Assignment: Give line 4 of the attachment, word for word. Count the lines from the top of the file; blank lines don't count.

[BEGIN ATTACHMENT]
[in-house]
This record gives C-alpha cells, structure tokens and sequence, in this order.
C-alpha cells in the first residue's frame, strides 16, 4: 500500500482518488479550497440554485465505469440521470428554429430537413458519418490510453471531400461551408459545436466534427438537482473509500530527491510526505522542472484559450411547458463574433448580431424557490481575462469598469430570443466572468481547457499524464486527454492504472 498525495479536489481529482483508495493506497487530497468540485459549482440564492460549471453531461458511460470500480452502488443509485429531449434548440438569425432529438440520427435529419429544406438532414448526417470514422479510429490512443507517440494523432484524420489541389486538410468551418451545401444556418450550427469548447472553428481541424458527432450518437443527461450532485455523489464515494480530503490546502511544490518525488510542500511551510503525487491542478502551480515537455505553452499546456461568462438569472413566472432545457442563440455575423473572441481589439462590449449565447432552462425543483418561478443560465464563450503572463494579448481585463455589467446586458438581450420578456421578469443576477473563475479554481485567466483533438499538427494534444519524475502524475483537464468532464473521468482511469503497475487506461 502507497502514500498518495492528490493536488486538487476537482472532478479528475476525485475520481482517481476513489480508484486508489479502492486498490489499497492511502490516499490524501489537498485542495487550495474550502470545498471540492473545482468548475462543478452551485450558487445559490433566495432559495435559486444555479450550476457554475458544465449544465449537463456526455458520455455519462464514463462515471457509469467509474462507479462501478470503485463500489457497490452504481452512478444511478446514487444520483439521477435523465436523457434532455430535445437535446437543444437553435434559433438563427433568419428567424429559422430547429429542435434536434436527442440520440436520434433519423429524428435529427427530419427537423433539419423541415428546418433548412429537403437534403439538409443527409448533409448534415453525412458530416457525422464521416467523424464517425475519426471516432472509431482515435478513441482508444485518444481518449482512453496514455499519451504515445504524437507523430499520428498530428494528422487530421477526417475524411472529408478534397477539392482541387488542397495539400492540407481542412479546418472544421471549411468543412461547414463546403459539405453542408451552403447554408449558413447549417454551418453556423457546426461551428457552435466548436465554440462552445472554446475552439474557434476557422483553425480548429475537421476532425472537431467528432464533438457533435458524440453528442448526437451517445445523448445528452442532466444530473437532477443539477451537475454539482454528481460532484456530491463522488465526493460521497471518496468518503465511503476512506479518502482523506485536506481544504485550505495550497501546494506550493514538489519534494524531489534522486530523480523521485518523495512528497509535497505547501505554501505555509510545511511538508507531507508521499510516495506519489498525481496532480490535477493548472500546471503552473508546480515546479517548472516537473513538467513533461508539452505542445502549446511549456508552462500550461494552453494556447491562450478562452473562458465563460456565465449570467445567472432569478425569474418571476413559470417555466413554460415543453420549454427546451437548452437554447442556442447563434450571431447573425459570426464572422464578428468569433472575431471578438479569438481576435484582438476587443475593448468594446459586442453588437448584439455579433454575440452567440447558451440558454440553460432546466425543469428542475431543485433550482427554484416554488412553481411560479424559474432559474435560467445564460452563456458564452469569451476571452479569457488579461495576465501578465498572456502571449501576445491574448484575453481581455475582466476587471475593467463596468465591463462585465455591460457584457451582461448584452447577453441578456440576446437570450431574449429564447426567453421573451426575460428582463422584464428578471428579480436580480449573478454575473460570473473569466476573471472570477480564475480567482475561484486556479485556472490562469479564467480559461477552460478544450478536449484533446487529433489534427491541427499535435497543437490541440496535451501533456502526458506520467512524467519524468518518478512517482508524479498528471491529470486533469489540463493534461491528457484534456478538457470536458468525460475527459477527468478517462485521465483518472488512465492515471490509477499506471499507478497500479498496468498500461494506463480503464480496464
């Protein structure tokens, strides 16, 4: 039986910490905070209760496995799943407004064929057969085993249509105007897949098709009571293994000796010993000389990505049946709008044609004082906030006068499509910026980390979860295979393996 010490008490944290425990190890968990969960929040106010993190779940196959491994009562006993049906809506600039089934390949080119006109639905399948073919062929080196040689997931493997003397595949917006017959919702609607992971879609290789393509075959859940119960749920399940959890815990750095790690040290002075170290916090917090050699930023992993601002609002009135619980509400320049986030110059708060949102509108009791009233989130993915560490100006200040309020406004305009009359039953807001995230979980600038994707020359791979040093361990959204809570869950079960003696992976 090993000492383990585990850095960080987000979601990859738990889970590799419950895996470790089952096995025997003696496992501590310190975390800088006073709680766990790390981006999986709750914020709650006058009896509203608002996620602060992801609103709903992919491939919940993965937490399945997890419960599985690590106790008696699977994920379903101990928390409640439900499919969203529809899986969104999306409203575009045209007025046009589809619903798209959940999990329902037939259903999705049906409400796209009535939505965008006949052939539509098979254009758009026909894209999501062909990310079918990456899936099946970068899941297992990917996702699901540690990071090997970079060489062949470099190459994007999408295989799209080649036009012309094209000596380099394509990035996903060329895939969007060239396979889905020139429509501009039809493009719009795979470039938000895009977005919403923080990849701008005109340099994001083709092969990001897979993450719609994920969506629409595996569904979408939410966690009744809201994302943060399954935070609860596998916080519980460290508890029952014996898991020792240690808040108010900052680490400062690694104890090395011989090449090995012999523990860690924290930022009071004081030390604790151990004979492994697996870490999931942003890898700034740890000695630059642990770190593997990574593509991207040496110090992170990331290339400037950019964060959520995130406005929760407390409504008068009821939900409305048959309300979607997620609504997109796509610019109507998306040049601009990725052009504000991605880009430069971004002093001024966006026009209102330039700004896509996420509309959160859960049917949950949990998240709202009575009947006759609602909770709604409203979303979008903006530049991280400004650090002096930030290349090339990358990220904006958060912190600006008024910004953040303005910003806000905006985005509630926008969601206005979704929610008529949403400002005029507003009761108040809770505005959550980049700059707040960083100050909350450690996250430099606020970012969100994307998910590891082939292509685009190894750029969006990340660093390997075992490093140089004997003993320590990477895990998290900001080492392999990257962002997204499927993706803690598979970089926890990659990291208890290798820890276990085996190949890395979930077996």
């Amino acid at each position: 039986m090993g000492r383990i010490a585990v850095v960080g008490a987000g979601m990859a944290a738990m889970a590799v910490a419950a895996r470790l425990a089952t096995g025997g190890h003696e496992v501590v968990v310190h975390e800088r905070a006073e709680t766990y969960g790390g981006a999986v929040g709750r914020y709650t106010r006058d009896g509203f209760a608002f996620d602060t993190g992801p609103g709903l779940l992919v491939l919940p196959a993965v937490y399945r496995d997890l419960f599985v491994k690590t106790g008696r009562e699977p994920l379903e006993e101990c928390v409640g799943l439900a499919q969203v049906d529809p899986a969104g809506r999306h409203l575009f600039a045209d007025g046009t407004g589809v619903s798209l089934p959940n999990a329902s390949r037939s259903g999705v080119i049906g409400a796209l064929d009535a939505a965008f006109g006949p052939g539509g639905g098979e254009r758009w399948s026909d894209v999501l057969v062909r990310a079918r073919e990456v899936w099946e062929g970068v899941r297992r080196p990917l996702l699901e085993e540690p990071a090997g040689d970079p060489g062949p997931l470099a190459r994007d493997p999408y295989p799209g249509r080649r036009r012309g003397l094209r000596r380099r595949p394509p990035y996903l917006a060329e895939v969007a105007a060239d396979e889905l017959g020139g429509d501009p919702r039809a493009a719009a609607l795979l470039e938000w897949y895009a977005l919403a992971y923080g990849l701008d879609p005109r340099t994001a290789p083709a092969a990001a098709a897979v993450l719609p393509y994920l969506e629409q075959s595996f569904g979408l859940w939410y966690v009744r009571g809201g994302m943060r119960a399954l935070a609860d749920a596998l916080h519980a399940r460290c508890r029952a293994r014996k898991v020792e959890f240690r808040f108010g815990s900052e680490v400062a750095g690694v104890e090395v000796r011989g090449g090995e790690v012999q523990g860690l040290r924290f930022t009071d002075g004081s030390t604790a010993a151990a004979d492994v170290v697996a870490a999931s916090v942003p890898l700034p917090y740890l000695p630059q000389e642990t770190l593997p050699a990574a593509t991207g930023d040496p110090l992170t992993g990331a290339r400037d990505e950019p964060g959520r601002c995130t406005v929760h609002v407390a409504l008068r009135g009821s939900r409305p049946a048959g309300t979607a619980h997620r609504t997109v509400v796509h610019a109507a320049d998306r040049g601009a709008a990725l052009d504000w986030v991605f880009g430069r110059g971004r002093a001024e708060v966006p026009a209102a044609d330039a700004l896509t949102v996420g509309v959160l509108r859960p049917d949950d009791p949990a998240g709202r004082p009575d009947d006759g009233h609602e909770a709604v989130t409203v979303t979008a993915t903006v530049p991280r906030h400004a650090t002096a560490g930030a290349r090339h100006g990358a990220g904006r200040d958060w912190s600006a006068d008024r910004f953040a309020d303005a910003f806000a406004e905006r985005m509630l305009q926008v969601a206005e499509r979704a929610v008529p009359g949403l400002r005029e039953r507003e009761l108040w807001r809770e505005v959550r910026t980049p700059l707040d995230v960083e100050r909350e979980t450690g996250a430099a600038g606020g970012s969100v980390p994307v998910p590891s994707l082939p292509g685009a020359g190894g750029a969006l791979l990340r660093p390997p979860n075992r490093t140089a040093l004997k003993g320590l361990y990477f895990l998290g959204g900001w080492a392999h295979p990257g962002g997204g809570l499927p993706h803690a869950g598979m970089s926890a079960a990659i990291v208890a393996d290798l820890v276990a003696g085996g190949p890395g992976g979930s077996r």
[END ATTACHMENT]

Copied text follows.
């Protein structure tokens, strides 16, 4: 039986910490905070209760496995799943407004064929057969085993249509105007897949098709009571293994000796010993000389990505049946709008044609004082906030006068499509910026980390979860295979393996 010490008490944290425990190890968990969960929040106010993190779940196959491994009562006993049906809506600039089934390949080119006109639905399948073919062929080196040689997931493997003397595949917006017959919702609607992971879609290789393509075959859940119960749920399940959890815990750095790690040290002075170290916090917090050699930023992993601002609002009135619980509400320049986030110059708060949102509108009791009233989130993915560490100006200040309020406004305009009359039953807001995230979980600038994707020359791979040093361990959204809570869950079960003696992976 090993000492383990585990850095960080987000979601990859738990889970590799419950895996470790089952096995025997003696496992501590310190975390800088006073709680766990790390981006999986709750914020709650006058009896509203608002996620602060992801609103709903992919491939919940993965937490399945997890419960599985690590106790008696699977994920379903101990928390409640439900499919969203529809899986969104999306409203575009045209007025046009589809619903798209959940999990329902037939259903999705049906409400796209009535939505965008006949052939539509098979254009758009026909894209999501062909990310079918990456899936099946970068899941297992990917996702699901540690990071090997970079060489062949470099190459994007999408295989799209080649036009012309094209000596380099394509990035996903060329895939969007060239396979889905020139429509501009039809493009719009795979470039938000895009977005919403923080990849701008005109340099994001083709092969990001897979993450719609994920969506629409595996569904979408939410966690009744809201994302943060399954935070609860596998916080519980460290508890029952014996898991020792240690808040108010900052680490400062690694104890090395011989090449090995012999523990860690924290930022009071004081030390604790151990004979492994697996870490999931942003890898700034740890000695630059642990770190593997990574593509991207040496110090992170990331290339400037950019964060959520995130406005929760407390409504008068009821939900409305048959309300979607997620609504997109796509610019109507998306040049601009990725052009504000991605880009430069971004002093001024966006026009209102330039700004896509996420509309959160859960049917949950949990998240709202009575009947006759609602909770709604409203979303979008903006530049991280400004650090002096930030290349090339990358990220904006958060912190600006008024910004953040303005910003806000905006985005509630926008969601206005979704929610008529949403400002005029507003009761108040809770505005959550980049700059707040960083100050909350450690996250430099606020970012969100994307998910590891082939292509685009190894750029969006990340660093390997075992490093140089004997003993320590990477895990998290900001080492392999990257962002997204499927993706803690598979970089926890990659990291208890290798820890276990085996190949890395979930077996």